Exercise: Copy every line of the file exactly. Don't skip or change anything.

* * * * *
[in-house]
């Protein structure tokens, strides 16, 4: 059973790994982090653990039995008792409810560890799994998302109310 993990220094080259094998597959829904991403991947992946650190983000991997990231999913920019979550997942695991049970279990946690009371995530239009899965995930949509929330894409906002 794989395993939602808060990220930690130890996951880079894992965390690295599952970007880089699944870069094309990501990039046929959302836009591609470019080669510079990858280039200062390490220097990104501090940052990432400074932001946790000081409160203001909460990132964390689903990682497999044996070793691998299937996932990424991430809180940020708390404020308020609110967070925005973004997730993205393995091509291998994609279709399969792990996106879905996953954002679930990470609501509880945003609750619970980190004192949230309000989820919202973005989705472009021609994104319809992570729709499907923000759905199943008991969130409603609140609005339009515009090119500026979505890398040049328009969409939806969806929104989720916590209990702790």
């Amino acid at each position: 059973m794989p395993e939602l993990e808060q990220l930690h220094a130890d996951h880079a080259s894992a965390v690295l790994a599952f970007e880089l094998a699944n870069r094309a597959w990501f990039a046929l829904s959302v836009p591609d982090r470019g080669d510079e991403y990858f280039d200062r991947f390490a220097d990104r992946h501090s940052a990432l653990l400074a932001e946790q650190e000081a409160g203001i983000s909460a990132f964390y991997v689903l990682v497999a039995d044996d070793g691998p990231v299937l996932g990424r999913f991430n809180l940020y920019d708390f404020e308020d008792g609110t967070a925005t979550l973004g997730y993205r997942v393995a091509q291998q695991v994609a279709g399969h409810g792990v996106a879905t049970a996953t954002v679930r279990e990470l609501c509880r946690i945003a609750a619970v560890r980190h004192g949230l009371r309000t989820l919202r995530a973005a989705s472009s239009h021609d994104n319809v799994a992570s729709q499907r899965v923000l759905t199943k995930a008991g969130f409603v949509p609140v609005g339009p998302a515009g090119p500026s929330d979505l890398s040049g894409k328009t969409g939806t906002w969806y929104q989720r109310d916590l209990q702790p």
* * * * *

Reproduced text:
[in-house]
């Protein structure tokens, strides 16, 4: 059973790994982090653990039995008792409810560890799994998302109310 993990220094080259094998597959829904991403991947992946650190983000991997990231999913920019979550997942695991049970279990946690009371995530239009899965995930949509929330894409906002 794989395993939602808060990220930690130890996951880079894992965390690295599952970007880089699944870069094309990501990039046929959302836009591609470019080669510079990858280039200062390490220097990104501090940052990432400074932001946790000081409160203001909460990132964390689903990682497999044996070793691998299937996932990424991430809180940020708390404020308020609110967070925005973004997730993205393995091509291998994609279709399969792990996106879905996953954002679930990470609501509880945003609750619970980190004192949230309000989820919202973005989705472009021609994104319809992570729709499907923000759905199943008991969130409603609140609005339009515009090119500026979505890398040049328009969409939806969806929104989720916590209990702790």
């Amino acid at each position: 059973m794989p395993e939602l993990e808060q990220l930690h220094a130890d996951h880079a080259s894992a965390v690295l790994a599952f970007e880089l094998a699944n870069r094309a597959w990501f990039a046929l829904s959302v836009p591609d982090r470019g080669d510079e991403y990858f280039d200062r991947f390490a220097d990104r992946h501090s940052a990432l653990l400074a932001e946790q650190e000081a409160g203001i983000s909460a990132f964390y991997v689903l990682v497999a039995d044996d070793g691998p990231v299937l996932g990424r999913f991430n809180l940020y920019d708390f404020e308020d008792g609110t967070a925005t979550l973004g997730y993205r997942v393995a091509q291998q695991v994609a279709g399969h409810g792990v996106a879905t049970a996953t954002v679930r279990e990470l609501c509880r946690i945003a609750a619970v560890r980190h004192g949230l009371r309000t989820l919202r995530a973005a989705s472009s239009h021609d994104n319809v799994a992570s729709q499907r899965v923000l759905t199943k995930a008991g969130f409603v949509p609140v609005g339009p998302a515009g090119p500026s929330d979505l890398s040049g894409k328009t969409g939806t906002w969806y929104q989720r109310d916590l209990q702790p």